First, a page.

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Cell phone recycling for cash a win-win, or is it?

Phone recycling fundraisers seem like a win-win proposition. But some charity watchdogs caution that  there are potential downsides. contributor Dawn Stover reports.
Image: Cell phones to be recycled
A heap of cell phones awaits recycling at ReCellular in Dexter, Mich. The company says it collects 75,000 used phones a week, most collected in charity fundraisers, and refurbishes them for sale around the world. Paul Sancya / AP file
/ Source: Special to

When the Hunting Park Christian Academy asked students and parents to turn in old cellular phones and used inkjet cartridges, the Philadelphia school became one of more than 20,000 organizations that have raised money through recycling programs sponsored by the Dallas-based company EcoPhones. The school earned about $500 last year through the program and continues to benefit from collection boxes at local churches.

“I’m sold on the program,” said Gabriel Wang-Herrera, a former kindergarten teacher who is now the school’s director of development. He said EcoPhones sent him everything he needed to advertise the program and paid for shipping the collected devices.

It seems like a win-win: The recycling programs not only help keep old phones, inkjet cartridges and other electronic devices out of U.S. landfills but also raise funds for schools, churches and community groups.

But charity watchdogs caution that there are potential downsides: Most of the money ends up in the hands of middlemen who resell the devices. And these for-profit companies — including EcoPhones, Phoneraiser, FundingFactory, CollectiveGood, Think Recycle, ReCellular, Cellular Funds and Project KOPEG (Keep Our Planet Earth Green) — are rapidly proliferating, perhaps at the expense of similar nonprofits.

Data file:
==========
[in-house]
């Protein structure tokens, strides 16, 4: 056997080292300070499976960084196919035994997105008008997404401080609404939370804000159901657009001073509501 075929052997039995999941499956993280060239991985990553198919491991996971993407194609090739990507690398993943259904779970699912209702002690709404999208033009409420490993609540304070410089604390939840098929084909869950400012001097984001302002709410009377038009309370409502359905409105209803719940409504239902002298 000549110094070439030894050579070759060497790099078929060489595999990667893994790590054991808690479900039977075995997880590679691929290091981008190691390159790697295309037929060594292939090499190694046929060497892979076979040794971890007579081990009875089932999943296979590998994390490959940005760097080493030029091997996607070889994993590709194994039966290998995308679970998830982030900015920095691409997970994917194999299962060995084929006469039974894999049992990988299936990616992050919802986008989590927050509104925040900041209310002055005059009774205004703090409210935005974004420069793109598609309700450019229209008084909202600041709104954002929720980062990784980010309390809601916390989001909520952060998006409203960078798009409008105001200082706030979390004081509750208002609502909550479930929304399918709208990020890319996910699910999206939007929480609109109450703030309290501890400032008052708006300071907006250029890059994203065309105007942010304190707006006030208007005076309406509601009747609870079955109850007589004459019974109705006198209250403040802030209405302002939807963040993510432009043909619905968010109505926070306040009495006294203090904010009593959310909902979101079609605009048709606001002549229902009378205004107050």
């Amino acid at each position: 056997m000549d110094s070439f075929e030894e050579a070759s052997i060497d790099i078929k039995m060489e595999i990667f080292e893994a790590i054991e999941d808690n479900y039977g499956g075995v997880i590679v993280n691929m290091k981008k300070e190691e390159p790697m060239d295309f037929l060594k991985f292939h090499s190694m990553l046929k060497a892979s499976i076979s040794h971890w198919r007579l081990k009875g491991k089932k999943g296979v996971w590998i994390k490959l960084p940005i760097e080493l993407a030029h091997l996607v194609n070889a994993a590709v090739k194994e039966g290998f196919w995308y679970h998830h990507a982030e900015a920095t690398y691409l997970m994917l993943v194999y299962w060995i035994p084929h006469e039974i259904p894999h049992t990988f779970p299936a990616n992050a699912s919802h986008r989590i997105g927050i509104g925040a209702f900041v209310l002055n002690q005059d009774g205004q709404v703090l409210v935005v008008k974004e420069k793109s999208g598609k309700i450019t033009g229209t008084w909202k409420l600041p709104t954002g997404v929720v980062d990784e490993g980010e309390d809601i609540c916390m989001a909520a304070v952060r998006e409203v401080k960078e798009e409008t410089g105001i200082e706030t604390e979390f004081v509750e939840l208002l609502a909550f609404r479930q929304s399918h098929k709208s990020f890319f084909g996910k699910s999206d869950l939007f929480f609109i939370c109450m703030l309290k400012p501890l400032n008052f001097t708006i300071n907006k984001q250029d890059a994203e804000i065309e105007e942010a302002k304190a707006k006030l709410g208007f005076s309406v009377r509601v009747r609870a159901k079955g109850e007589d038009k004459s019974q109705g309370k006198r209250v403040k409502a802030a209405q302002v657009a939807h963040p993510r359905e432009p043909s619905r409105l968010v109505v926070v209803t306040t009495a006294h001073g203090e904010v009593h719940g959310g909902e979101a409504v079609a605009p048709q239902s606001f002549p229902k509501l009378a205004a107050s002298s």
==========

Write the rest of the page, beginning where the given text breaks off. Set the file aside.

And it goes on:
What’s more, U.S. “recycling” programs may end up exporting hazardous waste problems to developing nations ill equipped to deal with them, they say.

Average cell phone lifespan: 18 months
The average American gets a new cell phone every 18 months. The phone that’s replaced is typically in perfect working order but is often simply tossed in a drawer or the garbage can. The U.S. Environmental Protection Agency estimates that 98 million U.S. cell phones were discarded in 2005, along with hundreds of millions of other electronic products such as computers, TVs and VCRs. Fewer than 20 percent of cell phones were recycled. Many ended up in landfills, where they can release nasty acids and toxic metals.

Consumers who don’t want their phones to end up at the dump have several options: They can return the device to its manufacturer, take it to a recycling center, donate it to a nonprofit or turn it in for cash through one of the many for-profit collection programs. Some of these programs accept phones from individuals, while others work only with groups conducting fundraisers.

Most of the collection companies operate the same way: They provide materials to help the fundraising organization collect phones or other devices and then pay the organization for items that are shipped to them. Some companies are expanding beyond cell phones. For example, EcoPhones now buys used laptops, MP3 music players, digital cameras, handheld GPS devices and DVD movies.

The amount paid to the organization depends on the condition and model number of each device collected. For example, EcoPhones pays as little as 25 cents for some phones, and as much as $300 for others. The average payment is around $3, said Jennifer Parra, a spokesperson for the company.